Bad breath (Halitosis) is usually caused by bacteria that grow in the mouth and that can cause diseases like gingivitis and cavities.
So aside from being a cosmetic problem, halitosis can be a symptom of other, more serious diseases of the teeth and gums.
Many herbs frequently used in the kitchen and for the preparation of various beverages like herbal teas and alcoholic drinks contain volatile oils that are anti-bacterial and therefore can be useful for the natural treatment of halitosis.
Indeed, many commercially available types of mouthwash and toothpaste contain extracts from the same herbs. It is consequently quite natural to think about using these herbs on their own as a natural remedy for the relief of halitosis.
Due to their antibacterial effects, they can also be used for the treatment of upper respiratory infections like the flu and the common cold.
Medicinal Herbs for Bad Breath Relief and Treatment
Thyme (Thymus vulgaris)
Thyme is a perennial herb native to the Mediterranean. It is the source of thymol, the main ingredient and bioactive substance in the volatile oil contained in thyme leaves.
Thymol gives the commercial mouthwash Listerine® its distinctive smell and is responsible for some of the bactericidal effects of this mouthwash.
To use thyme as a natural treatment of halitosis, a teaspoon of dried thyme leaves can be boiled in one cup of water for 5 min. After straining and cooling of the liquid, it can be used as a gargle.
To use thyme as an antitussive (to treat and prevent coughing), antispasmodic, and expectorant (to help get rid of mucus) a hot infusion of 1 tsp in 1 cup of water needs to be sipped slowly.
To make the taste more pleasant it can be sweetened with honey. Thyme makes for a mild and very safe natural remedy that can even be used in children.
Eucalyptus (Eucalyptus globulus)
Eucalyptus is a tree native to Australia, which contains a volatile oil named eucalyptol.
The strong-smelling oil is used in an ointment to rub on the chest for the treatment of upper respiratory tract infections. It is also contained in many lozenges for internal use.
A gargle made from a decoction of 1 cup of water with 1-5 drops of oil can be used as a natural remedy for halitosis.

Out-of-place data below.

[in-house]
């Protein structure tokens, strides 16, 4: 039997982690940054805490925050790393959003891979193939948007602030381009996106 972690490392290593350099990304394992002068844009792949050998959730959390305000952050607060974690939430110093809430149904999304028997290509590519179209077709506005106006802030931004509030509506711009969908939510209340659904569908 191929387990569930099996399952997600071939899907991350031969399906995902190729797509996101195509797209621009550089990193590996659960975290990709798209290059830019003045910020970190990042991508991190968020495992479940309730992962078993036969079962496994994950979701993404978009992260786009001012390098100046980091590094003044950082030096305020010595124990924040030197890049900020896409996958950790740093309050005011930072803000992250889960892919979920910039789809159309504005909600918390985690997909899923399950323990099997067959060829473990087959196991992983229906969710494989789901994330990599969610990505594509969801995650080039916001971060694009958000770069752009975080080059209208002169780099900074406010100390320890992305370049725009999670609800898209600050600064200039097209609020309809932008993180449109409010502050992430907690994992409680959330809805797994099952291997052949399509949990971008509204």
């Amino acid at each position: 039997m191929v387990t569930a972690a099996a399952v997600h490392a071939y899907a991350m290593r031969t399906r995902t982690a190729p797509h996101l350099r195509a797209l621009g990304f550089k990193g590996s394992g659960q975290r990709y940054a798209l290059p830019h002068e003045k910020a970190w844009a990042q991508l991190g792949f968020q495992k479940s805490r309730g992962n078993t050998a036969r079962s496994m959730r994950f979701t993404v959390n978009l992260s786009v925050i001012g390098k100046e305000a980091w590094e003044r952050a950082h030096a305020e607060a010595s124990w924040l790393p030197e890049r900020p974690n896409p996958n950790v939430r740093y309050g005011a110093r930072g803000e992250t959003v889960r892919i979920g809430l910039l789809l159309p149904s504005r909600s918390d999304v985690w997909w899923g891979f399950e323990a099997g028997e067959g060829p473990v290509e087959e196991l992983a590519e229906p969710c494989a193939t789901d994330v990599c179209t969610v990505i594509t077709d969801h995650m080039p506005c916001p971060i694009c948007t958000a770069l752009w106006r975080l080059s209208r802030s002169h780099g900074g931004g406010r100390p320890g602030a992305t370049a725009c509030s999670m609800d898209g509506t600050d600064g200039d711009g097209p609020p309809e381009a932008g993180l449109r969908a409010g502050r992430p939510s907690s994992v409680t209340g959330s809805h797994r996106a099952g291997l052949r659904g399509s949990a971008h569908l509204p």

The use of eucalyptol can come with sometimes severe side effects. Side effects of the internal use of eucalyptol can be nausea, vomiting, and diarrhea. The oil can also cause airway spasms in infants and people who suffer from asthma and should therefore not be used in these populations.
It should also not be used internally in people with severe liver or kidney disorders.
Peppermint (Mentha piperita)
Peppermint is another aromatic herb which can be used as an herbal remedy for bad breath (halitosis).
It can either be used as an infusion or decoction to make a gargle or the pure mint oil can be added (1-5 drops per cup) to lukewarm water and also can be used as a gargle.
Pure volatile oils can act as an irritant to skin and mucous membranes and should therefore only be used after dilution.
Blood Root (Sanguinaria canadensis)
Blood root has been used by Native Americans as a medicinal and ritual plant for a variety of purposes and can be used as a medicinal herb for bad breath.
It contains alkaloids, mainly sanguinarine, as the main bioactive substances. The alkaloids can inhibit bacterial growth and are sometimes used as ingredients in toothpaste and mouthwash.
Due to their toxicity, they should not be used by themselves or used internally. A bloodroot overdose can cause nausea and vomiting.
Myrrh (Commiphora molmol, Commiphora abbysinica, Commiphora myrrha)
Sometimes upset stomach and similar gastrointestinal problems can lead to halitosis. In these cases, other natural remedies can bring relief such as myrrh.
Myrrh, which is the red-brown resin from shrubs and trees of the Commiphora genus, plants native to the Mediterranean that can help with bad breath when ingested.
A small teaspoon of powdered myrrh is mixed with two cups of boiling water. A teaspoon should be taken five to six times per day.
Caraway (Carum carvi)
Caraway can also relief stomach upsets, help digestion and relieve symptoms of digestive colic.
It can be used as a spice in foods or an infusion can be prepared from 1tsp in 1 cup of boiling water. It is safe for use in children.
Sage (Salvia Officinalis)
Sage is another relative of thyme and peppermint as they are all members of the mint family. Sage decoctions and infusions have very similar effects as those made from thyme and can be used for the treatment of the symptoms of upper respiratory tract infections and bad breath in a similar way.
Sage and thyme are also often combined to make tea to prevent and treat coughing, and to gargle for the use as a remedy for halitosis.
While teas for the treatment of upper respiratory tract infections can be sweetened with honey to make them more palatable, gargles should not be sweetened as this would provide nutrition for bacteria in the mouth and counteract the halitosis-reducing effect of the gargle.
Other natural herbs that have been used for the treatment of bad breath (halitosis).
- Alfalfa – (Medicago sativum)
- Barley – (Hordeum vulgare)
- Parsley – (Petroselinum crispum)
- Cilantro (Coriander) – (Coriandrum sativum)
- Ginger – (Zingiber officinale)
- Cardamom – (Eletteria cardamomum)
- Anise – (Pimpinella anisum)
- Cinnamon – (Cinnamomum verum)
- Cat’s Claw – (Uncaria tomentosa)
- Fennel – (Foeniculum vulgare)
- Fenugreek – (Trigonella foenum-graecum)
- Lavender – (Lavandula angustifolia)
- Vervain – (Verbena officinalis)
- Sweet Basil – (Ocimum basilicum)
- Galangal – (Alpinia officinarum)
- Wood Avens – (Geum urbanum)
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